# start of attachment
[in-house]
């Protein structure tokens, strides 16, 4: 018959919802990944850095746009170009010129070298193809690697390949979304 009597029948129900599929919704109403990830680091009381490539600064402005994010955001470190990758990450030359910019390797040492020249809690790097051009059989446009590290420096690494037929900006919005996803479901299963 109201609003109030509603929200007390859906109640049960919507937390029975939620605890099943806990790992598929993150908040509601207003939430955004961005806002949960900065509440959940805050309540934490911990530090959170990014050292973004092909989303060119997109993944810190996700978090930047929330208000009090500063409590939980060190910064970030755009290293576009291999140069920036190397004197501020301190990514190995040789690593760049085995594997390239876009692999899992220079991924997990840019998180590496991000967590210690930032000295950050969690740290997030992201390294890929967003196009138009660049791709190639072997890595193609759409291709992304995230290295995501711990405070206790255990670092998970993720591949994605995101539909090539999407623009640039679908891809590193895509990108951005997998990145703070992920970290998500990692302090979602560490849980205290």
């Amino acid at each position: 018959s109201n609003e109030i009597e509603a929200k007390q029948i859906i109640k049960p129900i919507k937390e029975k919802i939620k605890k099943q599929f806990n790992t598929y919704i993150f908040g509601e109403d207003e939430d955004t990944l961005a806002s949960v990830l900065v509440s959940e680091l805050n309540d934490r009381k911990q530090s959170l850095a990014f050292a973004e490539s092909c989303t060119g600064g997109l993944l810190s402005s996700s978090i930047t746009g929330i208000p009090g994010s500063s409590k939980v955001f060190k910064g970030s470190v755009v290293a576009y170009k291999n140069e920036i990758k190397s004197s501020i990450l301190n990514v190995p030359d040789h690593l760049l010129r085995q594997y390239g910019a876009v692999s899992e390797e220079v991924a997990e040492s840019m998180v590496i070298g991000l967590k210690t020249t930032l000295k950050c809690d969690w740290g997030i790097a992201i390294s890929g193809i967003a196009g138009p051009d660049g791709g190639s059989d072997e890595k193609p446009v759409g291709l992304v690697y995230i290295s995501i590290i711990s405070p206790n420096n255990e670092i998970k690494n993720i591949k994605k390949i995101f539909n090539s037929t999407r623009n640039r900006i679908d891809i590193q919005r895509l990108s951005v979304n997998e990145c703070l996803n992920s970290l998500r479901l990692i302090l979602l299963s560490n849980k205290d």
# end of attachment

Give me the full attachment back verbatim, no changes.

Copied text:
[in-house]
């Protein structure tokens, strides 16, 4: 018959919802990944850095746009170009010129070298193809690697390949979304 009597029948129900599929919704109403990830680091009381490539600064402005994010955001470190990758990450030359910019390797040492020249809690790097051009059989446009590290420096690494037929900006919005996803479901299963 109201609003109030509603929200007390859906109640049960919507937390029975939620605890099943806990790992598929993150908040509601207003939430955004961005806002949960900065509440959940805050309540934490911990530090959170990014050292973004092909989303060119997109993944810190996700978090930047929330208000009090500063409590939980060190910064970030755009290293576009291999140069920036190397004197501020301190990514190995040789690593760049085995594997390239876009692999899992220079991924997990840019998180590496991000967590210690930032000295950050969690740290997030992201390294890929967003196009138009660049791709190639072997890595193609759409291709992304995230290295995501711990405070206790255990670092998970993720591949994605995101539909090539999407623009640039679908891809590193895509990108951005997998990145703070992920970290998500990692302090979602560490849980205290």
């Amino acid at each position: 018959s109201n609003e109030i009597e509603a929200k007390q029948i859906i109640k049960p129900i919507k937390e029975k919802i939620k605890k099943q599929f806990n790992t598929y919704i993150f908040g509601e109403d207003e939430d955004t990944l961005a806002s949960v990830l900065v509440s959940e680091l805050n309540d934490r009381k911990q530090s959170l850095a990014f050292a973004e490539s092909c989303t060119g600064g997109l993944l810190s402005s996700s978090i930047t746009g929330i208000p009090g994010s500063s409590k939980v955001f060190k910064g970030s470190v755009v290293a576009y170009k291999n140069e920036i990758k190397s004197s501020i990450l301190n990514v190995p030359d040789h690593l760049l010129r085995q594997y390239g910019a876009v692999s899992e390797e220079v991924a997990e040492s840019m998180v590496i070298g991000l967590k210690t020249t930032l000295k950050c809690d969690w740290g997030i790097a992201i390294s890929g193809i967003a196009g138009p051009d660049g791709g190639s059989d072997e890595k193609p446009v759409g291709l992304v690697y995230i290295s995501i590290i711990s405070p206790n420096n255990e670092i998970k690494n993720i591949k994605k390949i995101f539909n090539s037929t999407r623009n640039r900006i679908d891809i590193q919005r895509l990108s951005v979304n997998e990145c703070l996803n992920s970290l998500r479901l990692i302090l979602l299963s560490n849980k205290d």